# Jeremy Walther

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Gravity

## Waves

Waves have a surprising amount of physics behind them, and not the waves at football games.  The simplest definition of wave motion is that it moves energy from one point to another.  Waves are an oscillation of energy that travels through a medium.  Their are tow main types of waves, one being mechanical waves.  Mechanical waves travel through a medium and are then restored by restoring forces to reverse the work done.  The other type of waves is electromagnetic waves in which the main differen

## Physics of bball

Marcus has been wondering why I always win in our 1 v 1 basketball games and their is lots of physics behind it.  The first part of my success is how high I am able to jump.  There are horizontal and vertical components to jumps and being able to shoot and or block shots during the top part of the flight plays a major role in winning.  I also am able to jump higher giving me the ability to have a longer hang time.  This increases the time during the top part of my flight.  The equation to calcul

## Physics of a yo-yo

Their are many factors that make a yo-yo spin showing they are actually more complicated than people may first think.  Gravity is an obvious force as it is what pulls the yo-yo down.  Friction is the reason that it unwinds and returns.  Without friction the yo-yo would not spin nor would it return to the starting position.  When it is at this starting position it is containing the potential energy to fall and spin.  This is then converted into kinetic energy when it starts its trip.  The yo-yo h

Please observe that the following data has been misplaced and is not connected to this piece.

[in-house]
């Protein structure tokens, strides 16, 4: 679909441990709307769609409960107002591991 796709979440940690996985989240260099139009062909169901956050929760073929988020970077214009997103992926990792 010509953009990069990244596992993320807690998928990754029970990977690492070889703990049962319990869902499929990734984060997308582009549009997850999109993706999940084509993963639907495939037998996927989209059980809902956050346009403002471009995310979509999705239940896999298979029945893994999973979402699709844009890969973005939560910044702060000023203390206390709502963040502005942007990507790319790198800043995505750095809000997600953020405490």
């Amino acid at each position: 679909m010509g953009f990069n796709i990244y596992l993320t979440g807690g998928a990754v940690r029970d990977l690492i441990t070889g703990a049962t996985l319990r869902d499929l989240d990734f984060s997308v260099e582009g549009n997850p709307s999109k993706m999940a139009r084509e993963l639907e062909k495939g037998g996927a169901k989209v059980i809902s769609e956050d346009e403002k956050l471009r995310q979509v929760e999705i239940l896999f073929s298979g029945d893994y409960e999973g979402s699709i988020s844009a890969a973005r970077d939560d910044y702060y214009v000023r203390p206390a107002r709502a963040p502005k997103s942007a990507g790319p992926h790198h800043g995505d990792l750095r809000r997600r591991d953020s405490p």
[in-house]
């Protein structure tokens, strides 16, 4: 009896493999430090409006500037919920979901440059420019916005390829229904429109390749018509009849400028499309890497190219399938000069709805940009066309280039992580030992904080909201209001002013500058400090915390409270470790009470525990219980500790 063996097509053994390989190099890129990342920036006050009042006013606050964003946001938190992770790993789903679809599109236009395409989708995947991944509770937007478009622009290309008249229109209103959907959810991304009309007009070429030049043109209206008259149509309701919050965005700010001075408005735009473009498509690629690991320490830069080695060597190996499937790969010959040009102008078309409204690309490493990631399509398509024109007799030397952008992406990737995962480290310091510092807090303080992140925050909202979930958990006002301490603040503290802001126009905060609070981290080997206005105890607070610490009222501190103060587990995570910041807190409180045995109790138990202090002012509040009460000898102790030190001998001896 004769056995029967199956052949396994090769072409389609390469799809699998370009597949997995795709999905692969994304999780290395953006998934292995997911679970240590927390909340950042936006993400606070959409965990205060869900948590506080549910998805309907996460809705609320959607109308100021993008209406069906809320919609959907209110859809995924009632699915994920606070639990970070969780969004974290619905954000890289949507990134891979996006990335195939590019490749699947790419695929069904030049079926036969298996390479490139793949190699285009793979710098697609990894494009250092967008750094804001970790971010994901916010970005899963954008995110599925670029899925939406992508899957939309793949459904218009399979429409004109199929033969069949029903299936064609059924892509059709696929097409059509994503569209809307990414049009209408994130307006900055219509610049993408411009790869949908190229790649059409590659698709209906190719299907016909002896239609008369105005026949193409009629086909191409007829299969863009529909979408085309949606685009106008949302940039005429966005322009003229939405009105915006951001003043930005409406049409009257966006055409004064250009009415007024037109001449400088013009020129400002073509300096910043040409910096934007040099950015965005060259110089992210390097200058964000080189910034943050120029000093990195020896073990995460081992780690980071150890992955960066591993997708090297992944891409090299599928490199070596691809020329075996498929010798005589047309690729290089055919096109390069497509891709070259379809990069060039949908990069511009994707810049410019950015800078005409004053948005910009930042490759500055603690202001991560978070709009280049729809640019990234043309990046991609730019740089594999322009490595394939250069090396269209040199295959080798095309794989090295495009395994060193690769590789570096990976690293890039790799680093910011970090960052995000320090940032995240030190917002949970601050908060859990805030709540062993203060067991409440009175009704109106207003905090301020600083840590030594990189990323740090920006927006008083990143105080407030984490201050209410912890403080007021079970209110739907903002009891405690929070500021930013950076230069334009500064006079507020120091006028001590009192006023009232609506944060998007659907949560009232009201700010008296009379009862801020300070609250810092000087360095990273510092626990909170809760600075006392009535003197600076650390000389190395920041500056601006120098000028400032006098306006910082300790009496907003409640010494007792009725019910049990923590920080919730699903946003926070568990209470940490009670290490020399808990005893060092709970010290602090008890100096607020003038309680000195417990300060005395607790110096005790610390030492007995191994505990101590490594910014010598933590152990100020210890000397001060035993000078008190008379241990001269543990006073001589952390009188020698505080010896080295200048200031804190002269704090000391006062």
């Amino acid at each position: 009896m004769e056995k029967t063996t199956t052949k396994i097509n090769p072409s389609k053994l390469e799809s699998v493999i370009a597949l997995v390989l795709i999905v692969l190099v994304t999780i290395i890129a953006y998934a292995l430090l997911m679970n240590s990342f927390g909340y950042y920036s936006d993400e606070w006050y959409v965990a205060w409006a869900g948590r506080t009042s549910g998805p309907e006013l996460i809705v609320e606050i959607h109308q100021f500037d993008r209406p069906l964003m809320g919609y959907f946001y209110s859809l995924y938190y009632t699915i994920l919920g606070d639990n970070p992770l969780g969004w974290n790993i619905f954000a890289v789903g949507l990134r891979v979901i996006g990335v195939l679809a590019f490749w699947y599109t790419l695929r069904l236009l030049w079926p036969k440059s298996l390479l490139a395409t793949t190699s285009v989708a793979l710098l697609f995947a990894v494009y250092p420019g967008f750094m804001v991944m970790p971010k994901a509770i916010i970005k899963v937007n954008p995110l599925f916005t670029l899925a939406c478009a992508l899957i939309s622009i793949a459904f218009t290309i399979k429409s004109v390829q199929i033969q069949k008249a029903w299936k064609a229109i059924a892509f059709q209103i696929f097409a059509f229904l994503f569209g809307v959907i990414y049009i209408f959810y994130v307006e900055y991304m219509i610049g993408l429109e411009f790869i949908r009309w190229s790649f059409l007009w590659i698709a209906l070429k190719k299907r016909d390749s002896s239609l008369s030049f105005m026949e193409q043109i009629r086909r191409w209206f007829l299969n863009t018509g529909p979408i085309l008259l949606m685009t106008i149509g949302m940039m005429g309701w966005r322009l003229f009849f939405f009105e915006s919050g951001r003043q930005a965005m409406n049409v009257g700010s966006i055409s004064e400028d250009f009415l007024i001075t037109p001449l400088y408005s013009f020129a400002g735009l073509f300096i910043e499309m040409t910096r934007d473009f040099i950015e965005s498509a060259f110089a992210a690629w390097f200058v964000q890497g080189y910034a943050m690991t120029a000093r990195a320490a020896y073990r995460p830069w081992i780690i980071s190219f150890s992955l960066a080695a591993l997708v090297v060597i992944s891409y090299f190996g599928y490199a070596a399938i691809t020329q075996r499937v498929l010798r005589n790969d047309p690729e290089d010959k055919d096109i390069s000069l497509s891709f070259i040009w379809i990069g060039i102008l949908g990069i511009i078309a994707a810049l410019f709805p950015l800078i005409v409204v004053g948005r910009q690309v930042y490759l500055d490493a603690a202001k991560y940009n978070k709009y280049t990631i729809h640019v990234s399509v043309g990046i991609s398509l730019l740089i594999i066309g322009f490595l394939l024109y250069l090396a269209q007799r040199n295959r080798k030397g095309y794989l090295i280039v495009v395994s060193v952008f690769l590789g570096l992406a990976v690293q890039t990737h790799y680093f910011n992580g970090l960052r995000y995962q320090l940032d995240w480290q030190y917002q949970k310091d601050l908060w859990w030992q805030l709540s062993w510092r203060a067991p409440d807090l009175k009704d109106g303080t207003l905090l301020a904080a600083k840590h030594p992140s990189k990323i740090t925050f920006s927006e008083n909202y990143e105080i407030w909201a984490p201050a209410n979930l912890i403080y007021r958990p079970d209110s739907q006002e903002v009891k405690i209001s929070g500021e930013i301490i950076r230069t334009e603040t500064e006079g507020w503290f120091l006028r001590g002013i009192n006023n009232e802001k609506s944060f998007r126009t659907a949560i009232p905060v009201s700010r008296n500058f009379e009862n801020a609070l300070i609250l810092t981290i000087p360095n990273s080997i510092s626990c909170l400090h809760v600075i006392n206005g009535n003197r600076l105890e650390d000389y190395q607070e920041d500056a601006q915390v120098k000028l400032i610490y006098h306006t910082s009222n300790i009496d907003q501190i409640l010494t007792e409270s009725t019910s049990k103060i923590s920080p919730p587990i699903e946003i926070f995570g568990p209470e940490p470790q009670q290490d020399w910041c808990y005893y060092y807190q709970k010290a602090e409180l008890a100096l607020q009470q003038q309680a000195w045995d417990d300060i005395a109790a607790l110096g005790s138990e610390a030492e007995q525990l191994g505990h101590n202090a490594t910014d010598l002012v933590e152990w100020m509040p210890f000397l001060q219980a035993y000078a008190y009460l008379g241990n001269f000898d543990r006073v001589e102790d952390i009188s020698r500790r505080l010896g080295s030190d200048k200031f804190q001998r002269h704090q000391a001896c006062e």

## Physics of sleeping

The brain goes through lots of weird stages and experiences while sleeping that are very different from when you are awake.  For one, the brain waves slow down dramatically.  When awake the brains frequency is around 30hz and that drops to less than 3.5hz when the person falls asleep.  There are around 5 stages of sleep every time you go to bed at night.  The first stage includes a very light sleep while the second becomes slightly deeper.  The third and fourth stages are the deepest part of it

## Physics of a hot air balloon

I think that everyone knows how a hot air balloon works in theory but what are the basic physics behind it?  The basic concept of it is that it blows hot air into the large balloon at the top to create buoyancy which eventually causes the balloon to lift.  The air inside of the balloon is ultimately less dense than the air outside and this difference in density is also what causes the balloon to lift.  The principle behind this lift is called Archimedes principle.  This states that the upward bu

## Javelin Throwing

Javelin throwing as it can be implied is largely dependent on the throwing angle.  While it seems as if it should be like any other activity where 45 degrees is the optimal firing angle, it is not that case.  Wind speed and direction have a huge dependence on choosing this angle.  The strength and speed that the thrower can release with is also a huge factor.  When studied it was found that some of the best javelin throwers in the world were actually releasing at a angle lower than 45.  The opti